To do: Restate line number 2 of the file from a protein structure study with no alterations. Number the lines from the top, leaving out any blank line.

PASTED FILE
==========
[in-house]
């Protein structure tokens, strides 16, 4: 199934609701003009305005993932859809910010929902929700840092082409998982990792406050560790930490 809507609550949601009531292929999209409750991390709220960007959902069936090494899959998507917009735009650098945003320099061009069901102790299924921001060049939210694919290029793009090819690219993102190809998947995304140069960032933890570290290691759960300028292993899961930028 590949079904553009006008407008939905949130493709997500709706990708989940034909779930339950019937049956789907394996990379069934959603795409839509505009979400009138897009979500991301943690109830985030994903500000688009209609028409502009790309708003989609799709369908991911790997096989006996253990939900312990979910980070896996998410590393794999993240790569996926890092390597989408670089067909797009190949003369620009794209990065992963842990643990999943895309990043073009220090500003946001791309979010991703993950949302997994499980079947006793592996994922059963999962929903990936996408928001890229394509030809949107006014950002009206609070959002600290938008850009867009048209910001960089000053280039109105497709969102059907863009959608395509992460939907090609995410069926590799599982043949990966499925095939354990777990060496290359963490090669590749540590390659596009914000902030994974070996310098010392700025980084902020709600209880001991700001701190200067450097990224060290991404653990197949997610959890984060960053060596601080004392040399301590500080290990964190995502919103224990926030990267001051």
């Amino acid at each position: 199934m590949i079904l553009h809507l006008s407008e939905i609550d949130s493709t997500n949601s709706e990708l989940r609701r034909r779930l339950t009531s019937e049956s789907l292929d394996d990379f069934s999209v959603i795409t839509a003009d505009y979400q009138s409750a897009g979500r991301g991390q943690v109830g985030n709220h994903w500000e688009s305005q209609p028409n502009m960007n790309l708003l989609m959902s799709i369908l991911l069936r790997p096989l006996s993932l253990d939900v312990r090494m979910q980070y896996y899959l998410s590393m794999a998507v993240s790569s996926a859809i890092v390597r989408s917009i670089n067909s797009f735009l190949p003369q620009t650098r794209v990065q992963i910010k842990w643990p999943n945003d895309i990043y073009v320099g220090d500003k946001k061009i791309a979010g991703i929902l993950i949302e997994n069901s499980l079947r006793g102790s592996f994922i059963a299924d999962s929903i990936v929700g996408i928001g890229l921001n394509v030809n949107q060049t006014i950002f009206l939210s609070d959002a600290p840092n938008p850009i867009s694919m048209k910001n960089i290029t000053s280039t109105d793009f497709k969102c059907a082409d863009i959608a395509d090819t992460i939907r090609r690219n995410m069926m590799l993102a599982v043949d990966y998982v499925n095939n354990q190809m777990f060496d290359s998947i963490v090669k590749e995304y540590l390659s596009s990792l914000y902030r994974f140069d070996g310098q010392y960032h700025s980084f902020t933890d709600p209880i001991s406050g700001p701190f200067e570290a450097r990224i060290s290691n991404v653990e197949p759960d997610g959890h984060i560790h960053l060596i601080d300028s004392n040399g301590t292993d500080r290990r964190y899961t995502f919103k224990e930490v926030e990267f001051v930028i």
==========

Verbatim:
């Protein structure tokens, strides 16, 4: 199934609701003009305005993932859809910010929902929700840092082409998982990792406050560790930490 809507609550949601009531292929999209409750991390709220960007959902069936090494899959998507917009735009650098945003320099061009069901102790299924921001060049939210694919290029793009090819690219993102190809998947995304140069960032933890570290290691759960300028292993899961930028 590949079904553009006008407008939905949130493709997500709706990708989940034909779930339950019937049956789907394996990379069934959603795409839509505009979400009138897009979500991301943690109830985030994903500000688009209609028409502009790309708003989609799709369908991911790997096989006996253990939900312990979910980070896996998410590393794999993240790569996926890092390597989408670089067909797009190949003369620009794209990065992963842990643990999943895309990043073009220090500003946001791309979010991703993950949302997994499980079947006793592996994922059963999962929903990936996408928001890229394509030809949107006014950002009206609070959002600290938008850009867009048209910001960089000053280039109105497709969102059907863009959608395509992460939907090609995410069926590799599982043949990966499925095939354990777990060496290359963490090669590749540590390659596009914000902030994974070996310098010392700025980084902020709600209880001991700001701190200067450097990224060290991404653990197949997610959890984060960053060596601080004392040399301590500080290990964190995502919103224990926030990267001051």